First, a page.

24 Conceptions of Self Deepest, most basic and fundamental determinant of views of self, other and world; Basis for value systems, structures, institutions Beneath conscious awareness Basis for construction of cultural value systems, structures, institutions

25 Self-Contained Individualism (E.E. Sampson) thoughts feelings memories desires motivations intelligence disorders talents

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27 Languaging Self-Contained Individualism and Violations of the Ideal thoughts feelings memories dysfunction motivations intelligence disorders talents

28 Languaging Self-Contained Individualism and Violations of the Ideal thoughts feelings memories desires motivations intelligence disorders talents

29 Languaging Self-Contained Individualism and Violations of the Ideal Ego diffusion Schizo- delusional co-dependent paranoid Boundary issues dysfunctional Psychotic

30 Geertz, C. 1973. The interpretation of cultures. New York. Basic Books. “The Western conception of the person …is…a rather peculiar idea within the context of the world’s cultures.”

31 Indigenous Conceptions of Self: Ensembled Individualism. ko au Wairua Whanau hapu iwi Ao Turoa Tupuna

32 Indigenous & Wstn self(ctd).. Western typologies of health and wellbeing, child and family welfare, psychology & psychopathology, justice, education, organisational principles, risk assessment, outcome measurement, selection and evaluation make sense where self-contained individualism is the ideal.

33 Maori and other Indigenous conceptions of health and wellbeing, child and family welfare, psychology & psychopathology, justice, education, organisational principles, risk assessment, outcome measurement, selection and evaluation make sense where ensembled individualism is the ideal.

34 Milne Report “…they do not know how the Maori mind works, they don’t.” our minds, our whakaaro, our way of thinking is not the same. it’s (psychology) a preconception of Western thought. …what really concerns me is that we’re looking at hinengaro, Wairua….Maori have different understandings and at different levels…”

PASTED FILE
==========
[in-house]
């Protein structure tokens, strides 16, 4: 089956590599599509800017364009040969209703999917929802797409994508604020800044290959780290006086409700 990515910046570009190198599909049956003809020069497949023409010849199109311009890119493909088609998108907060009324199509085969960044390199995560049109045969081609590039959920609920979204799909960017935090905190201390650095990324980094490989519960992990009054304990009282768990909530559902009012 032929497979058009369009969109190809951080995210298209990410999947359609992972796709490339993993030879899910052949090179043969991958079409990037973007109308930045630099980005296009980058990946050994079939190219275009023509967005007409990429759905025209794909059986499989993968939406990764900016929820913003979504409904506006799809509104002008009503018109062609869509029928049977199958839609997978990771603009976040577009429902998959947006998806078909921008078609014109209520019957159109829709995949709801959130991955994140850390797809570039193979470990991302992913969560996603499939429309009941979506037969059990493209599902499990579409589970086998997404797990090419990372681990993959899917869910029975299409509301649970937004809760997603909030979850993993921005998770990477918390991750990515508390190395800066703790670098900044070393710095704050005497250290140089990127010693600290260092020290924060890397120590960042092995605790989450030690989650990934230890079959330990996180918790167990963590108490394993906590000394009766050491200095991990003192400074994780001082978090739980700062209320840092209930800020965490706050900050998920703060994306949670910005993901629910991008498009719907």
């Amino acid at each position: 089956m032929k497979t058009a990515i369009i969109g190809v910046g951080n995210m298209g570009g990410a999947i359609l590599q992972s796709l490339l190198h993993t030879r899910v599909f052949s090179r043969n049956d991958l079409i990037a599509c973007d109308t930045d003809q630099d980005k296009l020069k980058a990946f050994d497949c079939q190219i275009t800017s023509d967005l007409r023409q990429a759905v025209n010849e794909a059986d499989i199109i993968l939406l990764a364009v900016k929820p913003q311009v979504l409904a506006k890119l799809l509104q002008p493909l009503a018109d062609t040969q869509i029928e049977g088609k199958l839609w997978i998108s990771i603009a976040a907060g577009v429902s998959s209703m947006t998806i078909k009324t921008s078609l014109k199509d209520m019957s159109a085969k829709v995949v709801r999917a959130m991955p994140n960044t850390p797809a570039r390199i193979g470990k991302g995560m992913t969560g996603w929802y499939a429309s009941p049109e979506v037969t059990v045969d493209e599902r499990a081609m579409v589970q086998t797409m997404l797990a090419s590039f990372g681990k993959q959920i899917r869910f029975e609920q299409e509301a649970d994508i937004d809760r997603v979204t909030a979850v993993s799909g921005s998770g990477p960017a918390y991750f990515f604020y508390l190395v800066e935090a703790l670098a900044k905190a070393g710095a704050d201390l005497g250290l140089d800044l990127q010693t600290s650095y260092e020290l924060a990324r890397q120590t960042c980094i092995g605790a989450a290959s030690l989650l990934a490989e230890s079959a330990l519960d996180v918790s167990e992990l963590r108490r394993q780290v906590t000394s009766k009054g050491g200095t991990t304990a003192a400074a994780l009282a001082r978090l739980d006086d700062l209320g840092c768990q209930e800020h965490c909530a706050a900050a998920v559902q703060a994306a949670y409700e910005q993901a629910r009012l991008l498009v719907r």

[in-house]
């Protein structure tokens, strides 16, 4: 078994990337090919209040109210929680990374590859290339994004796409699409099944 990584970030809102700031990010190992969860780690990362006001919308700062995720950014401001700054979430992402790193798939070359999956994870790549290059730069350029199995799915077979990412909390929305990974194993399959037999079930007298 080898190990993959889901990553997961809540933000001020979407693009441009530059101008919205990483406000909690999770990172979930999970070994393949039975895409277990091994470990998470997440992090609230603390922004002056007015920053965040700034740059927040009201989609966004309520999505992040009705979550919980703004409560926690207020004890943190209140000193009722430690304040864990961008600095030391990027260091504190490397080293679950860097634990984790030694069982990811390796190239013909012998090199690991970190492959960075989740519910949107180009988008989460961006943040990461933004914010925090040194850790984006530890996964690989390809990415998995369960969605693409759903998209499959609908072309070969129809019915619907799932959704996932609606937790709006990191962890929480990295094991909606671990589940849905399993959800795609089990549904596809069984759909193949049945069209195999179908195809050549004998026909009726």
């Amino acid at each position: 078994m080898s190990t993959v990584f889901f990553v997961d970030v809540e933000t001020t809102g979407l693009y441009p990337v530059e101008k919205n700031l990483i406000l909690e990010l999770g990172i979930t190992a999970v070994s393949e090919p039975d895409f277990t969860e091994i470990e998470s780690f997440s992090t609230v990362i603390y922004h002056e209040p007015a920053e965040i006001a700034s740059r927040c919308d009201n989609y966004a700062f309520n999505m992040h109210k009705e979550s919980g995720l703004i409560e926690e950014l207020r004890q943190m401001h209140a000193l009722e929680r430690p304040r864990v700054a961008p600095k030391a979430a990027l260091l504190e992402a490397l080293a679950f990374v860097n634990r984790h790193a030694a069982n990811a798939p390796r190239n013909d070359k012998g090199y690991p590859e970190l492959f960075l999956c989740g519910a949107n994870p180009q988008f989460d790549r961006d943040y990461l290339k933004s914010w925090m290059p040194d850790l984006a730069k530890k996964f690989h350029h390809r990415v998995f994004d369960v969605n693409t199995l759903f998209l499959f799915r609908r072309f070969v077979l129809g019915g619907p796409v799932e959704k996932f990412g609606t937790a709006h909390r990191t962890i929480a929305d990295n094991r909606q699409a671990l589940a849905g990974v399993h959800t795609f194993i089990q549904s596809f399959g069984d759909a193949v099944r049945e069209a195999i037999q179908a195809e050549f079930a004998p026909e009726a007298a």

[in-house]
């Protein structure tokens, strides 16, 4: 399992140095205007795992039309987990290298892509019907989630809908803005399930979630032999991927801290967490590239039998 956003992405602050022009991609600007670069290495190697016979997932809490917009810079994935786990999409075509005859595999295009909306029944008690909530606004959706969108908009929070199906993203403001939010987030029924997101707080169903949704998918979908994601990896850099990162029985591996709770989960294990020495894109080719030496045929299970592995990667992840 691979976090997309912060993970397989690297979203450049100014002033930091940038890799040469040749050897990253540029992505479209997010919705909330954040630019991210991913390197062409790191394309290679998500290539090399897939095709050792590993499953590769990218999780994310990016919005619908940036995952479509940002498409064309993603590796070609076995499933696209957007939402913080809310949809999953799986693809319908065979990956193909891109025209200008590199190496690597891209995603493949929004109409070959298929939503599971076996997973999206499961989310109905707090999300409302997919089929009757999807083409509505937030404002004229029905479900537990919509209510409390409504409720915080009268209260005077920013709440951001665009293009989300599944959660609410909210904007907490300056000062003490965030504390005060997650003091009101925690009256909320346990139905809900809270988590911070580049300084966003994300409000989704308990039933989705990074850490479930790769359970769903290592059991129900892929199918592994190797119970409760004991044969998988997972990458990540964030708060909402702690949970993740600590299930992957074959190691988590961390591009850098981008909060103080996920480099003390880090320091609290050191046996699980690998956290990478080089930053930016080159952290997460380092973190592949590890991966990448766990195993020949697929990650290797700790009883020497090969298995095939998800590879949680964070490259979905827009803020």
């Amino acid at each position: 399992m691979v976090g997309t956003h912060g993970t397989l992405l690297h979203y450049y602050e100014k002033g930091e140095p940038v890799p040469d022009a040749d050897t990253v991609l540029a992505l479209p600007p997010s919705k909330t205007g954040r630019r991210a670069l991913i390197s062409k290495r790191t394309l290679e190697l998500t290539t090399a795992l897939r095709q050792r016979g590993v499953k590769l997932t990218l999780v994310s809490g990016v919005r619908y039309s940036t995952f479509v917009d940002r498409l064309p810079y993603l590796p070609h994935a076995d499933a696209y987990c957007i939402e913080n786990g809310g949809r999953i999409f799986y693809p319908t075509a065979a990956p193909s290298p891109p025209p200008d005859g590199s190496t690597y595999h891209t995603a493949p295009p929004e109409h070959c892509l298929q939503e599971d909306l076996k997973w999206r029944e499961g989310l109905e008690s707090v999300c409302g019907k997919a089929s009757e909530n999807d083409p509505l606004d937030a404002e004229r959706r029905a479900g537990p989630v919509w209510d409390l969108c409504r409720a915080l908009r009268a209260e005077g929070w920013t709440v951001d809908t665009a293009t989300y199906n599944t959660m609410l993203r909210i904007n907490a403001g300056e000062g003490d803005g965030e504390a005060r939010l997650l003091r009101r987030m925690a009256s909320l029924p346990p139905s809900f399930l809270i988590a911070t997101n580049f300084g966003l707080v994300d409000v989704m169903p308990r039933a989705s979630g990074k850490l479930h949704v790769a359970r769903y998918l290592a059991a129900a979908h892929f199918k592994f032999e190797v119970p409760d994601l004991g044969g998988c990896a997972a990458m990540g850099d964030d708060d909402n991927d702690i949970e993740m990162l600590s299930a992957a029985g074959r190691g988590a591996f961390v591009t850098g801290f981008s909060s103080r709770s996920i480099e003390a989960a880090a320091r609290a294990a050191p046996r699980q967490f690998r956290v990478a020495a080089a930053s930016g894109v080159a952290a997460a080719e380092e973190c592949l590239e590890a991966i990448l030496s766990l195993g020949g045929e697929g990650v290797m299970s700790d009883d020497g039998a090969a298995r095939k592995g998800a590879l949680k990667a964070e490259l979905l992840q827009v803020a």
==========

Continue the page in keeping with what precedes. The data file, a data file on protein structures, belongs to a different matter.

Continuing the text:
35 Milne Report (ctd) “Psychology is actually dangerous for us”

36 Milne Report (ctd) Ako Pakeha atu, ka puta Pakeha mai” “Given Pakeha teaching, it will be Pakeha learning (thinking) that emerges” Maori become brainwashed in training” Maori who go in to do the mainstream psychology training, get their whakaaro stuffed up…and then they can’t find their way home.”

37 Types of Child & Family Welfare Systems Threshold/Child Protection Systems Family Support Systems Community Caring Systems

38 Threshold Systems: Foundations Individual right & responsibilities primary Immorality Psychopathology Dysfunction Moving from ‘substantial risk’ to ‘risk of harm’ Narrow, coercive entry systems - criminalisation of child abuse & neglect In crisis; numbers increasing; budget blowouts

39 Threshold/Child Protection Systems Focus on child protection & risk assessment 1 st response = assessment of risk Standardisation of instruments, tools, timelines; less discretion for workers More time spent on compliance, less with families High levels of worker burnout & turnover

40 Threshold Systems: Features Families meet minimum standards of dysfunction to qualify for intervention Parents/Families as villains, children as victims Dual mandates – to care for & control families -more time investigating, less time helping Professionals as experts Not convincingly demonstrating effectiveness

41 Family Service Systems Healthy families vital for social cohesion Framework of child, family, community welfare Family violence, abuse seen as symptomatic of family difficulty Local service providers preferred over national standardisation Local discretion in decision-making, Use of ‘intermediate’ systems Emphasis on prevention and support for families

42 Community Caring Families/Whanau basic unit of society Child development is shared community responsibility Transforms family functioning from private to community concern Family abuse linked to social oppression; no blame model Emphasis on supporting families; long term relationships Use of extended whanau, community helpers Less professional involvement

43 Rebel Defying or resisting some established authority, government, or tradition Reclaim Restoration, as to productivity, usefulness, or morality To bring into or return to a suitable condition for use

44 Youth Presentation